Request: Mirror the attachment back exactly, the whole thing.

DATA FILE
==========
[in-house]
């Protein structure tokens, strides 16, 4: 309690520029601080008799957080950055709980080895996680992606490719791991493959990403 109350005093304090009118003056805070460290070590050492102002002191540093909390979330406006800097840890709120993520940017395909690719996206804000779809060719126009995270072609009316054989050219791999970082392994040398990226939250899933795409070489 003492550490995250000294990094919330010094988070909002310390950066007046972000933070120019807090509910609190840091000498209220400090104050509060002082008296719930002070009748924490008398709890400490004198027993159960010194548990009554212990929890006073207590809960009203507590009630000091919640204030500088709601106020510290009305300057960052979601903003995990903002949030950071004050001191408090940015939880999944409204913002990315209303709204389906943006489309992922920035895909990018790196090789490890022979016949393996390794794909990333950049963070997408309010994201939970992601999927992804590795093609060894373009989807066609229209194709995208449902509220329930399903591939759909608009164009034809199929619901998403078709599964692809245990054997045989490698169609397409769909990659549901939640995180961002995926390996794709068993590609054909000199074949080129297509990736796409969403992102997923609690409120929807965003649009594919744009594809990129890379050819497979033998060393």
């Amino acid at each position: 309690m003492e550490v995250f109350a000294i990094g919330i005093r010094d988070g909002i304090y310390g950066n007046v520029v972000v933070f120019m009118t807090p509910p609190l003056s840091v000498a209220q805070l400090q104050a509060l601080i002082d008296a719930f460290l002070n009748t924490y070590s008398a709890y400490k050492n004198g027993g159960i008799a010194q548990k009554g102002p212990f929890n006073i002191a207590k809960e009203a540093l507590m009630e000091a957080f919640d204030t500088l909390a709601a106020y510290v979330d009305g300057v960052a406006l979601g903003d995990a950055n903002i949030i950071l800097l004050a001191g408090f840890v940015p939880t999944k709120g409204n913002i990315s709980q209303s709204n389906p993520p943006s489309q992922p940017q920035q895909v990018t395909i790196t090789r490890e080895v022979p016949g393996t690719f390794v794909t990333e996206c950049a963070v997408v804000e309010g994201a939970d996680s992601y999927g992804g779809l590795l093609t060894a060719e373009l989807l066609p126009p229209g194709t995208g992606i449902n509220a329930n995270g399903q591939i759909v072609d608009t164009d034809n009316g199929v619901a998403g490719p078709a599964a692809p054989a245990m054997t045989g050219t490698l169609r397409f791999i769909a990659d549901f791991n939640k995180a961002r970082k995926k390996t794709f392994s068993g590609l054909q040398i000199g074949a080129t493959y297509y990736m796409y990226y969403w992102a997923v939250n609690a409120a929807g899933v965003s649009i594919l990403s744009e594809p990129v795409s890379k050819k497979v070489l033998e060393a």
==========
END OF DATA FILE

[in-house]
């Protein structure tokens, strides 16, 4: 309690520029601080008799957080950055709980080895996680992606490719791991493959990403 109350005093304090009118003056805070460290070590050492102002002191540093909390979330406006800097840890709120993520940017395909690719996206804000779809060719126009995270072609009316054989050219791999970082392994040398990226939250899933795409070489 003492550490995250000294990094919330010094988070909002310390950066007046972000933070120019807090509910609190840091000498209220400090104050509060002082008296719930002070009748924490008398709890400490004198027993159960010194548990009554212990929890006073207590809960009203507590009630000091919640204030500088709601106020510290009305300057960052979601903003995990903002949030950071004050001191408090940015939880999944409204913002990315209303709204389906943006489309992922920035895909990018790196090789490890022979016949393996390794794909990333950049963070997408309010994201939970992601999927992804590795093609060894373009989807066609229209194709995208449902509220329930399903591939759909608009164009034809199929619901998403078709599964692809245990054997045989490698169609397409769909990659549901939640995180961002995926390996794709068993590609054909000199074949080129297509990736796409969403992102997923609690409120929807965003649009594919744009594809990129890379050819497979033998060393």
């Amino acid at each position: 309690m003492e550490v995250f109350a000294i990094g919330i005093r010094d988070g909002i304090y310390g950066n007046v520029v972000v933070f120019m009118t807090p509910p609190l003056s840091v000498a209220q805070l400090q104050a509060l601080i002082d008296a719930f460290l002070n009748t924490y070590s008398a709890y400490k050492n004198g027993g159960i008799a010194q548990k009554g102002p212990f929890n006073i002191a207590k809960e009203a540093l507590m009630e000091a957080f919640d204030t500088l909390a709601a106020y510290v979330d009305g300057v960052a406006l979601g903003d995990a950055n903002i949030i950071l800097l004050a001191g408090f840890v940015p939880t999944k709120g409204n913002i990315s709980q209303s709204n389906p993520p943006s489309q992922p940017q920035q895909v990018t395909i790196t090789r490890e080895v022979p016949g393996t690719f390794v794909t990333e996206c950049a963070v997408v804000e309010g994201a939970d996680s992601y999927g992804g779809l590795l093609t060894a060719e373009l989807l066609p126009p229209g194709t995208g992606i449902n509220a329930n995270g399903q591939i759909v072609d608009t164009d034809n009316g199929v619901a998403g490719p078709a599964a692809p054989a245990m054997t045989g050219t490698l169609r397409f791999i769909a990659d549901f791991n939640k995180a961002r970082k995926k390996t794709f392994s068993g590609l054909q040398i000199g074949a080129t493959y297509y990736m796409y990226y969403w992102a997923v939250n609690a409120a929807g899933v965003s649009i594919l990403s744009e594809p990129v795409s890379k050819k497979v070489l033998e060393a």